Rapid urbanization is dramatically changing demographics throughout the world, and especially in Nigeria. New research shows urbanization has been underestimated in Nigeria so far—already in 2010, 46 percent of the Nigerian population lived in urban areas, up from 31 percent found in previous assessments. While Nigeria has made impressive gains made in the service industry, challenges remain: The economy heavily depends on oil, and agriculture and manufacturing have been neglected. Moreover, hunger and undernutrition persist, especially in the Northern regions, and overweight and obesity are rising. Thus, agri-food systems will be key to continue to usher in inclusive development and economic transformation.
Last week in Abuja, we launched the 2017 Global Food Policy Report, which focuses on how urbanization presents challenges and opportunities for food security and nutrition in Nigeria and beyond. IFPRI’s Nigeria Strategy Support Program (NSSP), which co-organized the event, has worked to support Nigeria’s Federal Ministry of Agriculture and Rural Development (FMARD) and others with research and capacity strengthening to enhance productivity, growth, and poverty reduction in Nigeria. One of the key issues discussed was how to fix broken food chains and link millions of smallholders in rural areas to increasingly affluent urban consumers.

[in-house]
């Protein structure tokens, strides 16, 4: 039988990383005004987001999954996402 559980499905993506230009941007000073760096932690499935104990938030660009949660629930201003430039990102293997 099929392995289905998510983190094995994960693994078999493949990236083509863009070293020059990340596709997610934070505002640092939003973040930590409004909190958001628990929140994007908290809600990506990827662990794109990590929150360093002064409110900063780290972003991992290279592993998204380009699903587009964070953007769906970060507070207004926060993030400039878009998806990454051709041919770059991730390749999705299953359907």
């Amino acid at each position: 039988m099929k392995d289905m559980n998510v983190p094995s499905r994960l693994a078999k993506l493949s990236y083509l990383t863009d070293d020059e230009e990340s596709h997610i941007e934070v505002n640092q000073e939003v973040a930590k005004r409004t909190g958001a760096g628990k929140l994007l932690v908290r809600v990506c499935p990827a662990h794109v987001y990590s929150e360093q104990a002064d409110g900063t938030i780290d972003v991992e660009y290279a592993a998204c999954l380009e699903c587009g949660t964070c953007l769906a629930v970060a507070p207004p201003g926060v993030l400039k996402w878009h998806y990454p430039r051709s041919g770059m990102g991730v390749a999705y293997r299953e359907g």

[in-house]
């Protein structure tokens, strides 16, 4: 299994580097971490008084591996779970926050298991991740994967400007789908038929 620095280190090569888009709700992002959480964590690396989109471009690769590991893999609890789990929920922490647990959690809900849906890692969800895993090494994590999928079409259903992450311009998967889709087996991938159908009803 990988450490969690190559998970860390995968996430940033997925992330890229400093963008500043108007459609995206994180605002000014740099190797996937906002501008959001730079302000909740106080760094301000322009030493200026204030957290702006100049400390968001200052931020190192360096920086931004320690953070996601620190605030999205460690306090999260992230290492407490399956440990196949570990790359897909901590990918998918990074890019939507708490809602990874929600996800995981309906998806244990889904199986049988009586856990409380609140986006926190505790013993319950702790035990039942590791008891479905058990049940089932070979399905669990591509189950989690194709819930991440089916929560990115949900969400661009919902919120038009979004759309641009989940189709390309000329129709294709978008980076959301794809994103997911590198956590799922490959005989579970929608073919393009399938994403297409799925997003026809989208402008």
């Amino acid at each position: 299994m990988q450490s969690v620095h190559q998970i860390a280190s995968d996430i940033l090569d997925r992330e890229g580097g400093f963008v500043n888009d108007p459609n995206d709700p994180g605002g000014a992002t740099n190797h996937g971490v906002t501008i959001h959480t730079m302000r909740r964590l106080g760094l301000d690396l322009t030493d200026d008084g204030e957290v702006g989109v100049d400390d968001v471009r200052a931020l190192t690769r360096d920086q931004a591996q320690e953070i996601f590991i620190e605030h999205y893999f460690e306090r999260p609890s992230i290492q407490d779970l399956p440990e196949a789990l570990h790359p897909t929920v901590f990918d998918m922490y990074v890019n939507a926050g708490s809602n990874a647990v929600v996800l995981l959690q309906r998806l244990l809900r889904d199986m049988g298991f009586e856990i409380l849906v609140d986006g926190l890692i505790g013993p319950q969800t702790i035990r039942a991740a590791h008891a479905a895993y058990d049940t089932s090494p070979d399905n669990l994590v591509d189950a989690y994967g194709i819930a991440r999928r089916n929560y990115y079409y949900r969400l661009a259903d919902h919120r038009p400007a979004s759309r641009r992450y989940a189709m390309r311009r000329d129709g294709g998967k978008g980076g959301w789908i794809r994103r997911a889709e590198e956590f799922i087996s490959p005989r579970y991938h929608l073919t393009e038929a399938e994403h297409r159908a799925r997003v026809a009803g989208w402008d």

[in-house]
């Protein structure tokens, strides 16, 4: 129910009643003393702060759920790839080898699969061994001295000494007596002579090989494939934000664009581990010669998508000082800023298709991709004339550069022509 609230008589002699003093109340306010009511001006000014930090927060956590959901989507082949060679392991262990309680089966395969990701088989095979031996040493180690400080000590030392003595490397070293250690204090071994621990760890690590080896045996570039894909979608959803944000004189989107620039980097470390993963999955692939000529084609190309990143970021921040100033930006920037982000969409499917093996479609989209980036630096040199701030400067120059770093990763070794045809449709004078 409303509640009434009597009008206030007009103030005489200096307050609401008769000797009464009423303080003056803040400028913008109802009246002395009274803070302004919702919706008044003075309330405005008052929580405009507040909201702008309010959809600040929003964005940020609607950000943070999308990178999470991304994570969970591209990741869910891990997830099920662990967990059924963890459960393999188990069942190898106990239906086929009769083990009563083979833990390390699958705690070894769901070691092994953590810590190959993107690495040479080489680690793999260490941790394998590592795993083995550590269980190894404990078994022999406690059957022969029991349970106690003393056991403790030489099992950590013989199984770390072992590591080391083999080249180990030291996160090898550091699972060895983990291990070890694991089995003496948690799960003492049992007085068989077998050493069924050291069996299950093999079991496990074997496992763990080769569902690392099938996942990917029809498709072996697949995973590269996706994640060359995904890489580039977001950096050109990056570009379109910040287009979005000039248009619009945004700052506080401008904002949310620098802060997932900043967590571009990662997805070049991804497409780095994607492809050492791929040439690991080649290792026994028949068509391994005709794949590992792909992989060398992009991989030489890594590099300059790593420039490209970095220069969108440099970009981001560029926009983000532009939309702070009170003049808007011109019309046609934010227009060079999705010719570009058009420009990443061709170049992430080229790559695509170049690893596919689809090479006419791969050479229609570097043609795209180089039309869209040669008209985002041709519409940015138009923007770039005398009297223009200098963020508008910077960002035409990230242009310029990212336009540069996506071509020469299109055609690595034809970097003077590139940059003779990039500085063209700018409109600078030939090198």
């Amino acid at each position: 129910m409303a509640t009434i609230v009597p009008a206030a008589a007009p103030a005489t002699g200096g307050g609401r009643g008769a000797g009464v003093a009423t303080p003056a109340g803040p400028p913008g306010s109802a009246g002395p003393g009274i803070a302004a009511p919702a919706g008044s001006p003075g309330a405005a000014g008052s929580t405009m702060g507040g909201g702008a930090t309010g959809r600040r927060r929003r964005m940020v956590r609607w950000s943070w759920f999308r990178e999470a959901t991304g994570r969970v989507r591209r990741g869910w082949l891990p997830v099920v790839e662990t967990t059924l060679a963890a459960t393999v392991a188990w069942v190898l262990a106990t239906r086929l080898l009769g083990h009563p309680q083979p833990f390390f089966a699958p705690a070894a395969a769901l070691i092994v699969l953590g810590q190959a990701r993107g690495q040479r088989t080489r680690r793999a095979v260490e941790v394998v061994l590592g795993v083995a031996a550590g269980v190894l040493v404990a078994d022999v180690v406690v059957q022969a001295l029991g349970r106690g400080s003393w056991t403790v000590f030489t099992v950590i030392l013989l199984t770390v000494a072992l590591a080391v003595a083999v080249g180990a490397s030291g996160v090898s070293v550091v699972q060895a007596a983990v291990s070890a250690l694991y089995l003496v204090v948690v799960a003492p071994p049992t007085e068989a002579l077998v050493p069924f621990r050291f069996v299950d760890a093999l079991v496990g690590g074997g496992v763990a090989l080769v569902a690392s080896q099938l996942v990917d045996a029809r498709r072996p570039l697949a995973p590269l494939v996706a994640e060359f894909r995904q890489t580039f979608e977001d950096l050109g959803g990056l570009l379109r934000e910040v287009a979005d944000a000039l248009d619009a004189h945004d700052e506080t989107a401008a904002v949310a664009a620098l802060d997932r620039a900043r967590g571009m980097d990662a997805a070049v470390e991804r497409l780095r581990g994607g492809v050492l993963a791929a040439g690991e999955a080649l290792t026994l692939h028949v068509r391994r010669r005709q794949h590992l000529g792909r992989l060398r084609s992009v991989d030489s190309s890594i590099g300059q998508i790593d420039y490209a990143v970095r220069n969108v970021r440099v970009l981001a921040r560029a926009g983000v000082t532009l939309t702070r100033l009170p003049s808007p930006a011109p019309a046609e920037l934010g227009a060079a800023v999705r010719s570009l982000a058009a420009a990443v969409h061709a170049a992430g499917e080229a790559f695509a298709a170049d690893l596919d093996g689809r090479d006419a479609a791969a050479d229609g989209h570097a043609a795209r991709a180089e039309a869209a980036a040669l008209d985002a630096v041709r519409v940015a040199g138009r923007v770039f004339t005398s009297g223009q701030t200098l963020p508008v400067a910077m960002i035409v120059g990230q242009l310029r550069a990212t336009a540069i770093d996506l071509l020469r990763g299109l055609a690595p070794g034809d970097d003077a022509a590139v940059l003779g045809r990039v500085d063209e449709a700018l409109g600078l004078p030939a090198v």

To help achieve these goals, I, along with NSSP Program Leader George Mavrotas, met with the Honorable Chief Audu Innocent Ogbeh, Minister of Agriculture in Nigeria. We had an excellent meeting, reiterating our commitment to reshape agriculture to deliver on nutrition and to help develop the sector to realize its commercial and export potential. For example, IFPRI-NSSP’s work to build capacity at agriculture-oriented universities can help prepare the new generation of agricultural entrepreneurs and graduates in the country.
George and I also met with Senator Dr. Aliyu Sabi Abdullahi, Chairman Senate Committee on Media & Public Affairs representing Niger North Senatorial District, in Abuja. We discussed the importance of increasing agricultural research investment to boost productivity and improve the comparative advantage of agriculture—reforming Nigeria’s agricultural research system will be key. By continuing to work together, we can help make these goals a reality.